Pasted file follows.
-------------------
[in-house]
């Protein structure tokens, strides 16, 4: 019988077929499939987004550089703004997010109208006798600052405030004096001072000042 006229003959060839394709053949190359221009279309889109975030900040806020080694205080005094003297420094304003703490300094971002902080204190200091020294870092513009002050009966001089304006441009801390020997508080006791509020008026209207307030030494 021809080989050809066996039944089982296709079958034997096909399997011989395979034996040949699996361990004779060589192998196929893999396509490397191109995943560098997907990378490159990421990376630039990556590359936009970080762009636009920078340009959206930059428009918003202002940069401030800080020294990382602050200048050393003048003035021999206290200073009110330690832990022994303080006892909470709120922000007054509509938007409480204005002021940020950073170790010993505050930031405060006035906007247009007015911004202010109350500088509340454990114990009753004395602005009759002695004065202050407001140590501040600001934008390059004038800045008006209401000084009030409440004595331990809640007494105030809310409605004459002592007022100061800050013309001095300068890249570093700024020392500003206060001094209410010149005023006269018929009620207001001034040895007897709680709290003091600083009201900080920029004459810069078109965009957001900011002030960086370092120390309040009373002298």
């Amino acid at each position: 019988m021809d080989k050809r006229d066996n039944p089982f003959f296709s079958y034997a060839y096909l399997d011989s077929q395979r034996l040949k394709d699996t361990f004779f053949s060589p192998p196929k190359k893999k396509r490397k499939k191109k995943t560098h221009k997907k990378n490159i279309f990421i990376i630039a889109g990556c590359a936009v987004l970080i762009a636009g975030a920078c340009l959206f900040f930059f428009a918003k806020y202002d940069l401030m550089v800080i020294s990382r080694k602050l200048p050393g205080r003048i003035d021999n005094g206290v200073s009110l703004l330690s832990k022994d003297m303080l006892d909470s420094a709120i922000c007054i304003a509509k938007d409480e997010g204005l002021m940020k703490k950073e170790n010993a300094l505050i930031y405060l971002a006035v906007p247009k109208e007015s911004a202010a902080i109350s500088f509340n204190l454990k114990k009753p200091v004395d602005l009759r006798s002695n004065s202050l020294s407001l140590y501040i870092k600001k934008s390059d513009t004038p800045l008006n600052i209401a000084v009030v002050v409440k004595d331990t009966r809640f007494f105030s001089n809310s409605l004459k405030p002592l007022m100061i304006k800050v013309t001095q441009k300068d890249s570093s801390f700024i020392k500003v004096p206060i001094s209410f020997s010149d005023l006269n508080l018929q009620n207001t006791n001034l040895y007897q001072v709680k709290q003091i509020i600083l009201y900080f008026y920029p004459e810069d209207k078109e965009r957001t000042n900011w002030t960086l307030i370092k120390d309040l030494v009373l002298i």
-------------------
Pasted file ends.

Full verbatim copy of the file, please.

[in-house]
């Protein structure tokens, strides 16, 4: 019988077929499939987004550089703004997010109208006798600052405030004096001072000042 006229003959060839394709053949190359221009279309889109975030900040806020080694205080005094003297420094304003703490300094971002902080204190200091020294870092513009002050009966001089304006441009801390020997508080006791509020008026209207307030030494 021809080989050809066996039944089982296709079958034997096909399997011989395979034996040949699996361990004779060589192998196929893999396509490397191109995943560098997907990378490159990421990376630039990556590359936009970080762009636009920078340009959206930059428009918003202002940069401030800080020294990382602050200048050393003048003035021999206290200073009110330690832990022994303080006892909470709120922000007054509509938007409480204005002021940020950073170790010993505050930031405060006035906007247009007015911004202010109350500088509340454990114990009753004395602005009759002695004065202050407001140590501040600001934008390059004038800045008006209401000084009030409440004595331990809640007494105030809310409605004459002592007022100061800050013309001095300068890249570093700024020392500003206060001094209410010149005023006269018929009620207001001034040895007897709680709290003091600083009201900080920029004459810069078109965009957001900011002030960086370092120390309040009373002298």
């Amino acid at each position: 019988m021809d080989k050809r006229d066996n039944p089982f003959f296709s079958y034997a060839y096909l399997d011989s077929q395979r034996l040949k394709d699996t361990f004779f053949s060589p192998p196929k190359k893999k396509r490397k499939k191109k995943t560098h221009k997907k990378n490159i279309f990421i990376i630039a889109g990556c590359a936009v987004l970080i762009a636009g975030a920078c340009l959206f900040f930059f428009a918003k806020y202002d940069l401030m550089v800080i020294s990382r080694k602050l200048p050393g205080r003048i003035d021999n005094g206290v200073s009110l703004l330690s832990k022994d003297m303080l006892d909470s420094a709120i922000c007054i304003a509509k938007d409480e997010g204005l002021m940020k703490k950073e170790n010993a300094l505050i930031y405060l971002a006035v906007p247009k109208e007015s911004a202010a902080i109350s500088f509340n204190l454990k114990k009753p200091v004395d602005l009759r006798s002695n004065s202050l020294s407001l140590y501040i870092k600001k934008s390059d513009t004038p800045l008006n600052i209401a000084v009030v002050v409440k004595d331990t009966r809640f007494f105030s001089n809310s409605l004459k405030p002592l007022m100061i304006k800050v013309t001095q441009k300068d890249s570093s801390f700024i020392k500003v004096p206060i001094s209410f020997s010149d005023l006269n508080l018929q009620n207001t006791n001034l040895y007897q001072v709680k709290q003091i509020i600083l009201y900080f008026y920029p004459e810069d209207k078109e965009r957001t000042n900011w002030t960086l307030i370092k120390d309040l030494v009373l002298i």